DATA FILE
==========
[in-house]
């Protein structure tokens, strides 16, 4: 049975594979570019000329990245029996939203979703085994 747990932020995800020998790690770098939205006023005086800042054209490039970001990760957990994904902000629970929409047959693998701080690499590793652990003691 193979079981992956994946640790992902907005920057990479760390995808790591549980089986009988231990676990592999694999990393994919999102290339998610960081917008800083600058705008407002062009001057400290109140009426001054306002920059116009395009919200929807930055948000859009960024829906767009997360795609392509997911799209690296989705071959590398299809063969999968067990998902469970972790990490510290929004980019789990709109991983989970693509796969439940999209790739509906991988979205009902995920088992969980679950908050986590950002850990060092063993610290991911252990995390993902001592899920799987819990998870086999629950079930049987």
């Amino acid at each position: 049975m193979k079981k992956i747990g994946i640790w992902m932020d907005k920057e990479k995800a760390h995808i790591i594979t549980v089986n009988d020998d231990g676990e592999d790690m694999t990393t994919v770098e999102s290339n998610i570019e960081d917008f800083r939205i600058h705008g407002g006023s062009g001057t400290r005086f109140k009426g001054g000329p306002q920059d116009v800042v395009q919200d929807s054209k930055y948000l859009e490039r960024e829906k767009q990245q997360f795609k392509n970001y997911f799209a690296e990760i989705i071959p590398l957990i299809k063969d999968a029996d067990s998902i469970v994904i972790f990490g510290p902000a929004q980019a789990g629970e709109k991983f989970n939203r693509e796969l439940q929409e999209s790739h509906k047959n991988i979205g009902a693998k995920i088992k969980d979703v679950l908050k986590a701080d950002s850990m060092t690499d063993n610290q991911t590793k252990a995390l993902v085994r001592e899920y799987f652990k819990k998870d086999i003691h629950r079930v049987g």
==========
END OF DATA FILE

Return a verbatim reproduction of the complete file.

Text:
[in-house]
């Protein structure tokens, strides 16, 4: 049975594979570019000329990245029996939203979703085994 747990932020995800020998790690770098939205006023005086800042054209490039970001990760957990994904902000629970929409047959693998701080690499590793652990003691 193979079981992956994946640790992902907005920057990479760390995808790591549980089986009988231990676990592999694999990393994919999102290339998610960081917008800083600058705008407002062009001057400290109140009426001054306002920059116009395009919200929807930055948000859009960024829906767009997360795609392509997911799209690296989705071959590398299809063969999968067990998902469970972790990490510290929004980019789990709109991983989970693509796969439940999209790739509906991988979205009902995920088992969980679950908050986590950002850990060092063993610290991911252990995390993902001592899920799987819990998870086999629950079930049987």
């Amino acid at each position: 049975m193979k079981k992956i747990g994946i640790w992902m932020d907005k920057e990479k995800a760390h995808i790591i594979t549980v089986n009988d020998d231990g676990e592999d790690m694999t990393t994919v770098e999102s290339n998610i570019e960081d917008f800083r939205i600058h705008g407002g006023s062009g001057t400290r005086f109140k009426g001054g000329p306002q920059d116009v800042v395009q919200d929807s054209k930055y948000l859009e490039r960024e829906k767009q990245q997360f795609k392509n970001y997911f799209a690296e990760i989705i071959p590398l957990i299809k063969d999968a029996d067990s998902i469970v994904i972790f990490g510290p902000a929004q980019a789990g629970e709109k991983f989970n939203r693509e796969l439940q929409e999209s790739h509906k047959n991988i979205g009902a693998k995920i088992k969980d979703v679950l908050k986590a701080d950002s850990m060092t690499d063993n610290q991911t590793k252990a995390l993902v085994r001592e899920y799987f652990k819990k998870d086999i003691h629950r079930v049987g």